Music Therapy is a motivating, powerful modality to help children with special needs. Through engaging, creative and expressive musical activities, music therapists typically help children improve in the following areas:
What does Music Therapy look like with adults with Developmental Disabilities (DD) and Acquired Brain Injuries (ABI)?
A music therapy session typically starts off with a greeting song that acts as a transition into the session. After this song the music therapist leads a series of musical activities that are tailored to the individual’s needs. The following goals are addressed in a fun and motivating way through these activities.
Speech and communication – Singing custom written songs, i.e. “Going to take a Ride on a Rock n Roll train, Ride, Ride, Ride through the wind and the Rain…” to isolate speech sounds and get lots of repetition without monotony.
Fine and gross motor – Using traditional and adaptive percussive instruments, like hand drums, to address specific fine and gross motor skills.
Academic – Putting academic or personal information such as a phone number, into a song format so that recall is improved.
Social skill development – Music therapy groups where clients practice greetings, turn taking, eye contact, requesting, self-expression, collaboration, etc., through musical activities.
Behavioral - Creating songs and musical stories about appropriate behavior.
Social-Emotional – Using songs to teach a client how to identify feelings and use coping strategies when they are feeling overwhelmed.
Self-Esteem and Quality of Life –Positive and successful experiences are created through fun and motivating musical experiences.
Why do adults with DD and ABI respond so well to music therapy?
Adults with DD and ABI do so well in music therapy because it captivates attention, motivates action and brings joy and success. Music can be beneficial in so many ways because it is processed in both the left and right hemispheres of the brain. It is also a multi-sensory activity that incorporates the visual, kinesthetic, auditory and tactile systems. This is especially true when moving to music or playing instruments such as drums, tambourines or shakers. In addition, music is non-verbal so for those who struggle with language, music can be a wonderful way to connect with others and express oneself. Hans Christian Anderson once said, “Where words fail, music speaks.”
Who can Benefit?
Everyone can benefit from music therapy and it does not require a client to have any musical skills or experience. Music is an integral part of all of us and when that inner music can be nurtured, a person can learn, grow and thrive!
My most recent video blog post shows my work with a girl with Autism who is non-verbal and has many sensory needs. She comes into the session upset and anxious and I do my best to help her regulate her sensory system so that she can calm down and work on her therapeutic goals with me.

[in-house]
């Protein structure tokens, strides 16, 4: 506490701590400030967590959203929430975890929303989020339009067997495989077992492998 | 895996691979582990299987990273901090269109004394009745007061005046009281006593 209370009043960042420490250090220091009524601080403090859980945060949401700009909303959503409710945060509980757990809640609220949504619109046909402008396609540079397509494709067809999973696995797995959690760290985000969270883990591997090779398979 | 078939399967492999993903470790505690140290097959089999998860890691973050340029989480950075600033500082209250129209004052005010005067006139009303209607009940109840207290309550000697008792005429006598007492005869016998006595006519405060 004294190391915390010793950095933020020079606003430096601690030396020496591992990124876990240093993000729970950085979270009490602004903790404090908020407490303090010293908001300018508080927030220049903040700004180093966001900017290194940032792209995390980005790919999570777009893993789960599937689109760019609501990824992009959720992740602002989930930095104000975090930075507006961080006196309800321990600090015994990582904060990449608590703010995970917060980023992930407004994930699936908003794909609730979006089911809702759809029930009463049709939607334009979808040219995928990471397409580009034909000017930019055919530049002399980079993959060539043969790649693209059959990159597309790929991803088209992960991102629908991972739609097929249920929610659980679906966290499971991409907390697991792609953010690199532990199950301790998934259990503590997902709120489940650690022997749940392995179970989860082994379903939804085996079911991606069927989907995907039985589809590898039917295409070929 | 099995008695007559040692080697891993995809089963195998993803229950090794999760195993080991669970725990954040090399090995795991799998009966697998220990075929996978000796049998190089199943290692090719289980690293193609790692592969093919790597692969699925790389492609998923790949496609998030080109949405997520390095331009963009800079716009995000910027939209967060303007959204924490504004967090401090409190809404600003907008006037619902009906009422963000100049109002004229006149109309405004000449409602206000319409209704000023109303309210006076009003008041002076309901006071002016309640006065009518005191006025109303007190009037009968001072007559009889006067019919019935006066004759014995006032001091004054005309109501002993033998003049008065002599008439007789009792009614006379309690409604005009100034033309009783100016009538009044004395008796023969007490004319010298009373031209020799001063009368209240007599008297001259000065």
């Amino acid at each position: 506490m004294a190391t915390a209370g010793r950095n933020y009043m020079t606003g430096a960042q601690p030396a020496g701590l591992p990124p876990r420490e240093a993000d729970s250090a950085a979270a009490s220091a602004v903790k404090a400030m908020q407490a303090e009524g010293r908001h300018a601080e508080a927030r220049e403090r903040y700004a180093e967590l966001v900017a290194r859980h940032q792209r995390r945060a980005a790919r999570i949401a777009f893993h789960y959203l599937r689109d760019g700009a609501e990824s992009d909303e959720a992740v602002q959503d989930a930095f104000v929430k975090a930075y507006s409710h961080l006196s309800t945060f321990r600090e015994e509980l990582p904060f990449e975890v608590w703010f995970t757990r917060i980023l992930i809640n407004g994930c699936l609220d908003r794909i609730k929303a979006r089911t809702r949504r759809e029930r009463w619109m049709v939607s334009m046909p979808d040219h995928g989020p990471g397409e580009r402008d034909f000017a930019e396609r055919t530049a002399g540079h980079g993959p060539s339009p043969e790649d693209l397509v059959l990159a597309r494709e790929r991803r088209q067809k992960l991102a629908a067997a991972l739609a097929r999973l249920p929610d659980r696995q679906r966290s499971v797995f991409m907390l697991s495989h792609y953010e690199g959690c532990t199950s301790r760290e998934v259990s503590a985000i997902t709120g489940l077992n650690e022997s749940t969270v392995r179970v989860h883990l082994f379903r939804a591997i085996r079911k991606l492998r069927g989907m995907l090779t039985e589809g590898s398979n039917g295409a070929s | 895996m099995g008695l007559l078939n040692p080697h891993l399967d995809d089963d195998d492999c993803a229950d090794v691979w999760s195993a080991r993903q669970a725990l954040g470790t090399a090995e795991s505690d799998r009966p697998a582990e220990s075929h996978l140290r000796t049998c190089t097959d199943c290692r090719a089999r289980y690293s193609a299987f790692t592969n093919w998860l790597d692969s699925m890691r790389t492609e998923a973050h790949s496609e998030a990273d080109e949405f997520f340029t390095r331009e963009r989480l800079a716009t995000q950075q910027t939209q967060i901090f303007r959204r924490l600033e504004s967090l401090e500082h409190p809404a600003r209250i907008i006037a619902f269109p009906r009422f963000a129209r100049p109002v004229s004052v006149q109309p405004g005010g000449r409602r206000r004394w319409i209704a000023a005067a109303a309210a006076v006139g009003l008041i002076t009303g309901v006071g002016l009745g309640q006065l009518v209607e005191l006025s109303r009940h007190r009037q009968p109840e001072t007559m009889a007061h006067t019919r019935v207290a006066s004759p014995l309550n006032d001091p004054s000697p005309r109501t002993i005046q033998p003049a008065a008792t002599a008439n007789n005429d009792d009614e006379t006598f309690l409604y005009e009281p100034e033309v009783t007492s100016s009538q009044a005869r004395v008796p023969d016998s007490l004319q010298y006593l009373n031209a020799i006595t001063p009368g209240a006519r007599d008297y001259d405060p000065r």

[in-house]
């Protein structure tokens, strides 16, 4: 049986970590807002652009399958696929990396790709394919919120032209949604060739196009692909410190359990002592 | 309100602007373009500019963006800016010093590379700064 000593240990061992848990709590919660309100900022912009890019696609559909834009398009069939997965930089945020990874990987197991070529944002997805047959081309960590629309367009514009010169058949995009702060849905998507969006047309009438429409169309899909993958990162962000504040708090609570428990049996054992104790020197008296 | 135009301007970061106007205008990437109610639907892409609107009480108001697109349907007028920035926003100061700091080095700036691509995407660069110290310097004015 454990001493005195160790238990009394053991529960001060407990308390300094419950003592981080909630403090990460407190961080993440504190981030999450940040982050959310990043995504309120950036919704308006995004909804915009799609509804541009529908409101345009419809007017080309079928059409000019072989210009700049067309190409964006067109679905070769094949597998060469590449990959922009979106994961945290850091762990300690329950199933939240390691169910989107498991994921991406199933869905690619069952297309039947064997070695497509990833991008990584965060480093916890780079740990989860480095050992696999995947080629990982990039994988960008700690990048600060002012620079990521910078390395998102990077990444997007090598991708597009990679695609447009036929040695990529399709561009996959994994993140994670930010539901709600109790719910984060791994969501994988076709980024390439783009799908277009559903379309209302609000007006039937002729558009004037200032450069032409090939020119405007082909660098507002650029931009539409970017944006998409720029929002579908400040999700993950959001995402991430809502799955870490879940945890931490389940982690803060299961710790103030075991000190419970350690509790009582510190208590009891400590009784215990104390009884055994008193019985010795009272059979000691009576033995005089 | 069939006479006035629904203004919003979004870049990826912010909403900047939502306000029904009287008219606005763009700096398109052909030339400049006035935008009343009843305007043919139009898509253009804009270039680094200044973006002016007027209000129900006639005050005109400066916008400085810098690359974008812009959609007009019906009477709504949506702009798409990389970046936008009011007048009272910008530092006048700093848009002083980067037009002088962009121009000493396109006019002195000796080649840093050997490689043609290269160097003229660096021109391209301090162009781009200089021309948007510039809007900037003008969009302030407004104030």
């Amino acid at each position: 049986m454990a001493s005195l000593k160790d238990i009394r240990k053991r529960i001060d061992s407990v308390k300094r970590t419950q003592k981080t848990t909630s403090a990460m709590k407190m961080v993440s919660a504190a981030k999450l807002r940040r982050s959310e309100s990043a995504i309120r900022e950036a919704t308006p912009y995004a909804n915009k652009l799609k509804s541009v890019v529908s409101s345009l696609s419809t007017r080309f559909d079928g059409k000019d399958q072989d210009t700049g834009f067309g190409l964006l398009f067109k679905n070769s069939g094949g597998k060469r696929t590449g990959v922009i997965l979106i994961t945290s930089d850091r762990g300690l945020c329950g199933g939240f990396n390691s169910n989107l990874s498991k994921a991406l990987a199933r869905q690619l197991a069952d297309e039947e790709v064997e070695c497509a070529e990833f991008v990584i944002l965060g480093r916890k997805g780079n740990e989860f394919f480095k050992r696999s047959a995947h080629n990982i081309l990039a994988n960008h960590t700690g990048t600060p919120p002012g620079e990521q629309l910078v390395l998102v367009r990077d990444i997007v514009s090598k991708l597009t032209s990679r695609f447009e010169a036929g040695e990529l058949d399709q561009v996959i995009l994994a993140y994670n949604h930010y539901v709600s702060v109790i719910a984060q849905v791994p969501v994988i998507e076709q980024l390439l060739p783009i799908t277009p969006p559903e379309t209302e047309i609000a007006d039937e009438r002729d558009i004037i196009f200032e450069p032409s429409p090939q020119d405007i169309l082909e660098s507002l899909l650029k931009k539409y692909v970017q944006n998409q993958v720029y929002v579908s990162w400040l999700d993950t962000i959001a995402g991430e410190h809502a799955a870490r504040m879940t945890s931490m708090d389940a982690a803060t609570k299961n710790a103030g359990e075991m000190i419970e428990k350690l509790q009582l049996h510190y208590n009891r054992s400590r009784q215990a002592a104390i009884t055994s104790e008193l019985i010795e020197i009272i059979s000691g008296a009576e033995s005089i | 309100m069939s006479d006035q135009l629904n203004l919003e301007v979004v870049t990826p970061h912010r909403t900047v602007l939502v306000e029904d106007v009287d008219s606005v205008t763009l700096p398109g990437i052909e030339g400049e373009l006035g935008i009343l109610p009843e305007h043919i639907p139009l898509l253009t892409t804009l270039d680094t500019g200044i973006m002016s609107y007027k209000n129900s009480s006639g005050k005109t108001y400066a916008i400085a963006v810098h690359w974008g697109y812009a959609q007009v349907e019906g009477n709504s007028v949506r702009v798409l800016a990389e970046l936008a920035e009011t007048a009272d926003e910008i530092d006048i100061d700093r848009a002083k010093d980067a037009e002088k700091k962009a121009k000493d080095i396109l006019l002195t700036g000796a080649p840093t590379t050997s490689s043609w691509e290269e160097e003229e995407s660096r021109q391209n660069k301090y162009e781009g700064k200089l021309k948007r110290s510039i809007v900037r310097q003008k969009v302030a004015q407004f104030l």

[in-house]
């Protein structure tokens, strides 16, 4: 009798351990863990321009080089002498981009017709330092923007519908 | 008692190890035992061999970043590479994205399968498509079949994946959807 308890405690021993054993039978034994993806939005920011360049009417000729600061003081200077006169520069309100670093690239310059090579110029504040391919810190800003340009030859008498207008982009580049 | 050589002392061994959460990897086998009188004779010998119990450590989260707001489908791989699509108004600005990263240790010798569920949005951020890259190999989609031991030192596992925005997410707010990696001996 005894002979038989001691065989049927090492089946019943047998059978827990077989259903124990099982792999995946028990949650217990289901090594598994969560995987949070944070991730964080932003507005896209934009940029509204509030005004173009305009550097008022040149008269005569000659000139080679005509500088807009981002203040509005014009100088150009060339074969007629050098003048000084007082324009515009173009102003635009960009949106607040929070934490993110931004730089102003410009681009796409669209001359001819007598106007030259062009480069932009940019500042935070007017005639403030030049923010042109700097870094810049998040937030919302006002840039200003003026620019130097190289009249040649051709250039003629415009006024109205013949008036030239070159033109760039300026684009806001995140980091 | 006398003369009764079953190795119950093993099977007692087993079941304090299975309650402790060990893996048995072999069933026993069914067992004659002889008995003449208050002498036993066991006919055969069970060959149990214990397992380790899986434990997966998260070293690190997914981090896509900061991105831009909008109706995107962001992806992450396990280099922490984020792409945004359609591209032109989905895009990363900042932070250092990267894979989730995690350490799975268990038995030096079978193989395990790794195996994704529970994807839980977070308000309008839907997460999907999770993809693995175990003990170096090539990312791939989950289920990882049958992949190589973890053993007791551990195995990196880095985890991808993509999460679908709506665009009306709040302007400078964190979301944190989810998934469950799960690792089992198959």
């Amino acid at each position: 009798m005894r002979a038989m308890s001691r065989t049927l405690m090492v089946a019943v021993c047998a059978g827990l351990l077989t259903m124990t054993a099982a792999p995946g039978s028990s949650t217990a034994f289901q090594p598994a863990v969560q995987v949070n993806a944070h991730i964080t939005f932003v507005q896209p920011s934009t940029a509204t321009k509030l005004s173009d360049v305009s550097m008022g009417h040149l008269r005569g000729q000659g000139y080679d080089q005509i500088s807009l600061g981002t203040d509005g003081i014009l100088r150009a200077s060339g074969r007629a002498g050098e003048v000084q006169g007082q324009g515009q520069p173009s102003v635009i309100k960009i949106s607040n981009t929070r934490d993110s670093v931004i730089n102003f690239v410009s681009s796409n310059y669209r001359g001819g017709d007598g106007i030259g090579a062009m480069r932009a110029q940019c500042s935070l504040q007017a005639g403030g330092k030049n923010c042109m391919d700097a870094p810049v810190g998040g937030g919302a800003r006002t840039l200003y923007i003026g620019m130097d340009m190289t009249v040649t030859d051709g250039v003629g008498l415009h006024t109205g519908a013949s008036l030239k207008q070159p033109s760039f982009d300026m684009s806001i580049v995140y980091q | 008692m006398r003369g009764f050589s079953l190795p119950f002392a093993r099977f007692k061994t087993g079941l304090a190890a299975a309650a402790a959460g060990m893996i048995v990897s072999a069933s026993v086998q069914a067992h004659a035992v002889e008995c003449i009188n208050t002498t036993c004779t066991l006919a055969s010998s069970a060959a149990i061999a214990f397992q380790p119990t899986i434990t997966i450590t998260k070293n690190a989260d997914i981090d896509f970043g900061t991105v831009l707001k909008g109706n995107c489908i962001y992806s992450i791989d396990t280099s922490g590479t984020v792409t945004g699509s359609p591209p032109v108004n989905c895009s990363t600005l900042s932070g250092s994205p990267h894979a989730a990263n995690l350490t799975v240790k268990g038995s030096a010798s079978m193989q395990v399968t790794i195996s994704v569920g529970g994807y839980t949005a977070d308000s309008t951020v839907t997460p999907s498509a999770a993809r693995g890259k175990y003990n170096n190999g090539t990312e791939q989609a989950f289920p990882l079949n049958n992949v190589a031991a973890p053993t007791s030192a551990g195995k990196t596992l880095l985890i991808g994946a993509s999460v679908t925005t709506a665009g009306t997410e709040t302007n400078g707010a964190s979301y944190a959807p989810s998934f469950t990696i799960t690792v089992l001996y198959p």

Whether you are a parent, teacher or therapist, if you try to get a child with sensory integration issues to do work without first addressing their sensory system, you are going to be fighting a losing battle.
Let's put this into perspective. If you were to go into work with a rash that was itching like crazy, a headache, and hunger pains gnawing at your belly, it would be really hard to focus on your work and get things done, right? When a child has a dis-regulated sensory system, this is what it can be like for them.
So what can you do to help regulate a child's sensory system? You can:
Have calming instrumental music playing at 60 beats per minute (resting heart rate). Click here and scroll down to the music player to check out my "Sleep Soundly" CD to listen to an example. This is the music that you hear in the background of this video blog post.
Zip it! Keep you words and directives/prompts to a minimum.
Turn down the lights! Avoid using fluorescents if possible.
Give the child a fidget toy or mouthing/chew toy to help them get the sensory input that they need to become regulated.
Use deep pressure if that what your child craves (consult with an OT about how to do this).
Many children respond well to swinging so if you have a swing, use it.
Use a calming activity such as blowing bubbles. If you can have them blow a bubble off of the wand that is great since it will be encouraging deep breaths.
Consult with an Occupational Therapist! OT's are well-versed in sensory regulation strategies.
As with any intervention, it all depends on the child and his/her individual needs and challenges, so be observant and try to learn more about their sensory needs.
As a music therapist, I not only focus on traditional therapy goals such as speech/communication, but I also work to boost a child's self-esteem. Here is a great song that you can use with individuals with special needs.